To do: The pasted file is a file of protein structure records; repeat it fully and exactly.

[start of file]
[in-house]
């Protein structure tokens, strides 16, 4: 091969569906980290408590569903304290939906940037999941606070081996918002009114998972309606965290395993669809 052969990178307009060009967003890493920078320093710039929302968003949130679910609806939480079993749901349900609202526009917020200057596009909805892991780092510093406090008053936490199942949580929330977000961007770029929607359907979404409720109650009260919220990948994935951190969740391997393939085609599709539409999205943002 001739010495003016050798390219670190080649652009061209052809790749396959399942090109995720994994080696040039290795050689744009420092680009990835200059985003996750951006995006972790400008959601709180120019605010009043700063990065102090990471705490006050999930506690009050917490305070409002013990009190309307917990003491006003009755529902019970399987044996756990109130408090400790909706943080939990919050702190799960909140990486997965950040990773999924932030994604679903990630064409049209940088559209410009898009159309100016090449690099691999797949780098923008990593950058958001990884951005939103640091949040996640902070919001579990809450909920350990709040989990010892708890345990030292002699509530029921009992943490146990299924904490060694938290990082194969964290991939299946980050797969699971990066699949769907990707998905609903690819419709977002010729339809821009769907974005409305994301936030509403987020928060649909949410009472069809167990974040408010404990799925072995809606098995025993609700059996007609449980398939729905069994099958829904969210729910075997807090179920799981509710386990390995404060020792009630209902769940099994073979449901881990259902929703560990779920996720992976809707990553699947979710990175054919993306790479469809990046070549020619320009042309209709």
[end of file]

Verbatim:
[in-house]
């Protein structure tokens, strides 16, 4: 091969569906980290408590569903304290939906940037999941606070081996918002009114998972309606965290395993669809 052969990178307009060009967003890493920078320093710039929302968003949130679910609806939480079993749901349900609202526009917020200057596009909805892991780092510093406090008053936490199942949580929330977000961007770029929607359907979404409720109650009260919220990948994935951190969740391997393939085609599709539409999205943002 001739010495003016050798390219670190080649652009061209052809790749396959399942090109995720994994080696040039290795050689744009420092680009990835200059985003996750951006995006972790400008959601709180120019605010009043700063990065102090990471705490006050999930506690009050917490305070409002013990009190309307917990003491006003009755529902019970399987044996756990109130408090400790909706943080939990919050702190799960909140990486997965950040990773999924932030994604679903990630064409049209940088559209410009898009159309100016090449690099691999797949780098923008990593950058958001990884951005939103640091949040996640902070919001579990809450909920350990709040989990010892708890345990030292002699509530029921009992943490146990299924904490060694938290990082194969964290991939299946980050797969699971990066699949769907990707998905609903690819419709977002010729339809821009769907974005409305994301936030509403987020928060649909949410009472069809167990974040408010404990799925072995809606098995025993609700059996007609449980398939729905069994099958829904969210729910075997807090179920799981509710386990390995404060020792009630209902769940099994073979449901881990259902929703560990779920996720992976809707990553699947979710990175054919993306790479469809990046070549020619320009042309209709």